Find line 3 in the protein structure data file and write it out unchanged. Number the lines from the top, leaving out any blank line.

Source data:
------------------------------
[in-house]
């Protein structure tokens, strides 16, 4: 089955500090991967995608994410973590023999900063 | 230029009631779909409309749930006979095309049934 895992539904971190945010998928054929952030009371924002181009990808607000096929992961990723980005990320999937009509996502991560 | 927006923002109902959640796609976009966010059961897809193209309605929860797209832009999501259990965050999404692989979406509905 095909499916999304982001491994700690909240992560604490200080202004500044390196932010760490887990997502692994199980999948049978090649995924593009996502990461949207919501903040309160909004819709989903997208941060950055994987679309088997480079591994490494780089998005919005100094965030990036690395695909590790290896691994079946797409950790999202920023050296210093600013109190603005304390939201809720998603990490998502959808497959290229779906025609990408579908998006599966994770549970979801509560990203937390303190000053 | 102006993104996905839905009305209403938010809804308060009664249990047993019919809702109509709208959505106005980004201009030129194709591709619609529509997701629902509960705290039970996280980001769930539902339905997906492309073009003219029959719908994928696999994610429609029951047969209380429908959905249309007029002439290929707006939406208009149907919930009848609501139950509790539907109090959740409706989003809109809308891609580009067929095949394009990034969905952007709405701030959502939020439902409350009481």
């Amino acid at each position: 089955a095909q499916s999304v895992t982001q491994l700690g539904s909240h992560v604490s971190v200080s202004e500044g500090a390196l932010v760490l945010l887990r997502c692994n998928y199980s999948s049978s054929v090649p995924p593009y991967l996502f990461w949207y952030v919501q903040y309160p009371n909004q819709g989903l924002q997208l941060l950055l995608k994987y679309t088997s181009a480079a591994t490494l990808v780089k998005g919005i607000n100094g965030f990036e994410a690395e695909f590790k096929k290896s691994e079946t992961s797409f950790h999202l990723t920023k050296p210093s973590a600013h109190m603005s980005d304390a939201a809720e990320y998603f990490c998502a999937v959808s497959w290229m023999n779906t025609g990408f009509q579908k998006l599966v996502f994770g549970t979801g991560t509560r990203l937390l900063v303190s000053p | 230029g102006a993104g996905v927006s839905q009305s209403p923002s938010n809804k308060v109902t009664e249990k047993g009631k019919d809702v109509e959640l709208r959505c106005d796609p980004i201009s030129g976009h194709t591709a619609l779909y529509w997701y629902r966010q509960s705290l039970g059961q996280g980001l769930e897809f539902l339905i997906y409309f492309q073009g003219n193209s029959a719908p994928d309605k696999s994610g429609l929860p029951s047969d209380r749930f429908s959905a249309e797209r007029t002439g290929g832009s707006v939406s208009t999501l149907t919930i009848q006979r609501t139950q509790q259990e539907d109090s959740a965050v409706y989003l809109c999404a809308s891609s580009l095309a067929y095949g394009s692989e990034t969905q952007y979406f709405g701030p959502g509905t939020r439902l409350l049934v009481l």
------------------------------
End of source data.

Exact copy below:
């Amino acid at each position: 089955a095909q499916s999304v895992t982001q491994l700690g539904s909240h992560v604490s971190v200080s202004e500044g500090a390196l932010v760490l945010l887990r997502c692994n998928y199980s999948s049978s054929v090649p995924p593009y991967l996502f990461w949207y952030v919501q903040y309160p009371n909004q819709g989903l924002q997208l941060l950055l995608k994987y679309t088997s181009a480079a591994t490494l990808v780089k998005g919005i607000n100094g965030f990036e994410a690395e695909f590790k096929k290896s691994e079946t992961s797409f950790h999202l990723t920023k050296p210093s973590a600013h109190m603005s980005d304390a939201a809720e990320y998603f990490c998502a999937v959808s497959w290229m023999n779906t025609g990408f009509q579908k998006l599966v996502f994770g549970t979801g991560t509560r990203l937390l900063v303190s000053p | 230029g102006a993104g996905v927006s839905q009305s209403p923002s938010n809804k308060v109902t009664e249990k047993g009631k019919d809702v109509e959640l709208r959505c106005d796609p980004i201009s030129g976009h194709t591709a619609l779909y529509w997701y629902r966010q509960s705290l039970g059961q996280g980001l769930e897809f539902l339905i997906y409309f492309q073009g003219n193209s029959a719908p994928d309605k696999s994610g429609l929860p029951s047969d209380r749930f429908s959905a249309e797209r007029t002439g290929g832009s707006v939406s208009t999501l149907t919930i009848q006979r609501t139950q509790q259990e539907d109090s959740a965050v409706y989003l809109c999404a809308s891609s580009l095309a067929y095949g394009s692989e990034t969905q952007y979406f709405g701030p959502g509905t939020r439902l409350l049934v009481l």